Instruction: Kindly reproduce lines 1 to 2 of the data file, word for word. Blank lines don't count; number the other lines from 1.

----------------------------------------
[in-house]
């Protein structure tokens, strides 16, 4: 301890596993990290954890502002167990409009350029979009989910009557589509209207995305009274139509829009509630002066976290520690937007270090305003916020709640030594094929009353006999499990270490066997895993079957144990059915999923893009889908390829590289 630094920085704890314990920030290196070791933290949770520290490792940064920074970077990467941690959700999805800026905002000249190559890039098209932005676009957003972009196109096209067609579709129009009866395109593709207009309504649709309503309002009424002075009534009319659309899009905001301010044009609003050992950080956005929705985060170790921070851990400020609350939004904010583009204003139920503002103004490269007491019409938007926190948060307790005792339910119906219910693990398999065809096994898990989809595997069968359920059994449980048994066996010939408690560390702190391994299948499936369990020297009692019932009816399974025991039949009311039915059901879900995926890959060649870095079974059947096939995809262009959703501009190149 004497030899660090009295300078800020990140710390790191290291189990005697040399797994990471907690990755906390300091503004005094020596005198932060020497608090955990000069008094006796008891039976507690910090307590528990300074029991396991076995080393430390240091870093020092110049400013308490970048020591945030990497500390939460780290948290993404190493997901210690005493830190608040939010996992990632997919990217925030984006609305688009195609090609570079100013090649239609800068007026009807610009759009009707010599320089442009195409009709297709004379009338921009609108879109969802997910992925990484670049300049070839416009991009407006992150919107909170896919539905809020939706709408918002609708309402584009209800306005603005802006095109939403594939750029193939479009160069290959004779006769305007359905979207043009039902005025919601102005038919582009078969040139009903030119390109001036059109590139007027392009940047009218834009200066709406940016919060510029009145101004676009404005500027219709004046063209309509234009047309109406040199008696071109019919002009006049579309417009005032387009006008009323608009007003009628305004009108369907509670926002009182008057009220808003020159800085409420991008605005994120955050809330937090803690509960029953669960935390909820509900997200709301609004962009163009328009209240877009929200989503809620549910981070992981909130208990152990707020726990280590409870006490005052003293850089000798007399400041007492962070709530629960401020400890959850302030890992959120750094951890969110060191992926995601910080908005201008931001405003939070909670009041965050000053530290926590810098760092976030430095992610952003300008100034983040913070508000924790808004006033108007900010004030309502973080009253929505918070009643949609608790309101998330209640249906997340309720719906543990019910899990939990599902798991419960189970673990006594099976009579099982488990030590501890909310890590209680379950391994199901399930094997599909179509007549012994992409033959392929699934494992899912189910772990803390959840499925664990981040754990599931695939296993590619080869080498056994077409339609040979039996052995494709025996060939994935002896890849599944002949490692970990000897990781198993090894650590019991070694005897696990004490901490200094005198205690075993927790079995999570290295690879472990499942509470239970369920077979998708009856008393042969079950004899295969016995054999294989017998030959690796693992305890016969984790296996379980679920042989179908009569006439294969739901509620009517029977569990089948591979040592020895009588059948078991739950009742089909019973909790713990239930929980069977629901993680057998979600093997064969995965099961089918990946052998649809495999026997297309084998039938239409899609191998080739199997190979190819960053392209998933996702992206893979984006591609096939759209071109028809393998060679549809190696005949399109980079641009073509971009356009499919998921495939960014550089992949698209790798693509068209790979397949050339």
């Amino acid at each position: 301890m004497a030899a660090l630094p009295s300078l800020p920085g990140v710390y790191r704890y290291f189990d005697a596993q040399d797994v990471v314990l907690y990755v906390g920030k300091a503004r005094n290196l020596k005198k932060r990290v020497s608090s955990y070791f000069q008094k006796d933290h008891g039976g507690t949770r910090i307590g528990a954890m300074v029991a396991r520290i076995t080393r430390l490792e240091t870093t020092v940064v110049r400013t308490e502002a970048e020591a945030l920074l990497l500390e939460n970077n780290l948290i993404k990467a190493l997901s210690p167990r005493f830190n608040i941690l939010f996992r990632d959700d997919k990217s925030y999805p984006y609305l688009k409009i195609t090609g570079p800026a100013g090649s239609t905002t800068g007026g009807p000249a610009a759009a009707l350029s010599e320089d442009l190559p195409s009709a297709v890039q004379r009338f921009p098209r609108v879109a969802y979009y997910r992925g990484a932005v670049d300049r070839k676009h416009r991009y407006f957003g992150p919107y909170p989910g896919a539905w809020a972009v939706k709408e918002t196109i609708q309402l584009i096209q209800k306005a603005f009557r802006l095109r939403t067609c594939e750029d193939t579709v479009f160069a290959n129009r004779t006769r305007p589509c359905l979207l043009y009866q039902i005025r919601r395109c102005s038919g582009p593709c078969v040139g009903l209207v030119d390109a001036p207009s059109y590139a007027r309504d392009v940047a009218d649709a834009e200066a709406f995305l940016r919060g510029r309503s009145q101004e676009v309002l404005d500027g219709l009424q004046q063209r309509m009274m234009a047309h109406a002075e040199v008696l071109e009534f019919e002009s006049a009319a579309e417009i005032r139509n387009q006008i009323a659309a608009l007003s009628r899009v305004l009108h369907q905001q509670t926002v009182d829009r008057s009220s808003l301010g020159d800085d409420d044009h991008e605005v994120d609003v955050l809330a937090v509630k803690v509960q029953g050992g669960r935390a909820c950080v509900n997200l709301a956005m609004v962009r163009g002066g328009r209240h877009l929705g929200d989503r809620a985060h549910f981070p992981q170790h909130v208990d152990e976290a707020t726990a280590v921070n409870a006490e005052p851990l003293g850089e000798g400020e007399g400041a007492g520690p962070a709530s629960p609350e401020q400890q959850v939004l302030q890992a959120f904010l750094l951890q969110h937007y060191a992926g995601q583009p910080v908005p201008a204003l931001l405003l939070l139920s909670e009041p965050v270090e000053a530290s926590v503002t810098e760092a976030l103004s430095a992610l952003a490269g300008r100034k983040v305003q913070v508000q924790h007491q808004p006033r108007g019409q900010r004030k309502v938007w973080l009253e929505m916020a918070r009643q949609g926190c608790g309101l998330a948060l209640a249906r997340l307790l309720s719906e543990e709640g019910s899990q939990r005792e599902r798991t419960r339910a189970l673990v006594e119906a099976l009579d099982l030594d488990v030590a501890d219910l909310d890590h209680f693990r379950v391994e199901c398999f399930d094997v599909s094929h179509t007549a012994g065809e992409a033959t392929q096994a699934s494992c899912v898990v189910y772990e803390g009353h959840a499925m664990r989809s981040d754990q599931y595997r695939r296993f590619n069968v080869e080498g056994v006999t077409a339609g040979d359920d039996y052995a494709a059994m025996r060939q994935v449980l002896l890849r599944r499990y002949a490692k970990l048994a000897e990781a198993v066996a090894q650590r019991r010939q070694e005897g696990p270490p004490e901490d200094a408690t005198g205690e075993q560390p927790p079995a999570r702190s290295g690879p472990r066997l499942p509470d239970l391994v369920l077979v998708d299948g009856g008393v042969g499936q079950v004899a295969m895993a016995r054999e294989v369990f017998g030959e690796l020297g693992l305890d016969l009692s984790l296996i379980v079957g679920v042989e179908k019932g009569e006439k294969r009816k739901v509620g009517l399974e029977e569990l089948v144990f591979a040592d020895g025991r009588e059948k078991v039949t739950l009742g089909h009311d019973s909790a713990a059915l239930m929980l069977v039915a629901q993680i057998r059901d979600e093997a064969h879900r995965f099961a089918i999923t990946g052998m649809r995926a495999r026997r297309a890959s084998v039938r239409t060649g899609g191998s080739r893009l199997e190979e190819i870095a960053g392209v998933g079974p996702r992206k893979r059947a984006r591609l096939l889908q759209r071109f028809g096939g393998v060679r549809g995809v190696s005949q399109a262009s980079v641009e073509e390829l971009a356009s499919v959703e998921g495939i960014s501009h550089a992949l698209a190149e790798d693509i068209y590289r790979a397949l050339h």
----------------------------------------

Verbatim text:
[in-house]
């Protein structure tokens, strides 16, 4: 301890596993990290954890502002167990409009350029979009989910009557589509209207995305009274139509829009509630002066976290520690937007270090305003916020709640030594094929009353006999499990270490066997895993079957144990059915999923893009889908390829590289 630094920085704890314990920030290196070791933290949770520290490792940064920074970077990467941690959700999805800026905002000249190559890039098209932005676009957003972009196109096209067609579709129009009866395109593709207009309504649709309503309002009424002075009534009319659309899009905001301010044009609003050992950080956005929705985060170790921070851990400020609350939004904010583009204003139920503002103004490269007491019409938007926190948060307790005792339910119906219910693990398999065809096994898990989809595997069968359920059994449980048994066996010939408690560390702190391994299948499936369990020297009692019932009816399974025991039949009311039915059901879900995926890959060649870095079974059947096939995809262009959703501009190149 004497030899660090009295300078800020990140710390790191290291189990005697040399797994990471907690990755906390300091503004005094020596005198932060020497608090955990000069008094006796008891039976507690910090307590528990300074029991396991076995080393430390240091870093020092110049400013308490970048020591945030990497500390939460780290948290993404190493997901210690005493830190608040939010996992990632997919990217925030984006609305688009195609090609570079100013090649239609800068007026009807610009759009009707010599320089442009195409009709297709004379009338921009609108879109969802997910992925990484670049300049070839416009991009407006992150919107909170896919539905809020939706709408918002609708309402584009209800306005603005802006095109939403594939750029193939479009160069290959004779006769305007359905979207043009039902005025919601102005038919582009078969040139009903030119390109001036059109590139007027392009940047009218834009200066709406940016919060510029009145101004676009404005500027219709004046063209309509234009047309109406040199008696071109019919002009006049579309417009005032387009006008009323608009007003009628305004009108369907509670926002009182008057009220808003020159800085409420991008605005994120955050809330937090803690509960029953669960935390909820509900997200709301609004962009163009328009209240877009929200989503809620549910981070992981909130208990152990707020726990280590409870006490005052003293850089000798007399400041007492962070709530629960401020400890959850302030890992959120750094951890969110060191992926995601910080908005201008931001405003939070909670009041965050000053530290926590810098760092976030430095992610952003300008100034983040913070508000924790808004006033108007900010004030309502973080009253929505918070009643949609608790309101998330209640249906997340309720719906543990019910899990939990599902798991419960189970673990006594099976009579099982488990030590501890909310890590209680379950391994199901399930094997599909179509007549012994992409033959392929699934494992899912189910772990803390959840499925664990981040754990599931695939296993590619080869080498056994077409339609040979039996052995494709025996060939994935002896890849599944002949490692970990000897990781198993090894650590019991070694005897696990004490901490200094005198205690075993927790079995999570290295690879472990499942509470239970369920077979998708009856008393042969079950004899295969016995054999294989017998030959690796693992305890016969984790296996379980679920042989179908009569006439294969739901509620009517029977569990089948591979040592020895009588059948078991739950009742089909019973909790713990239930929980069977629901993680057998979600093997064969995965099961089918990946052998649809495999026997297309084998039938239409899609191998080739199997190979190819960053392209998933996702992206893979984006591609096939759209071109028809393998060679549809190696005949399109980079641009073509971009356009499919998921495939960014550089992949698209790798693509068209790979397949050339």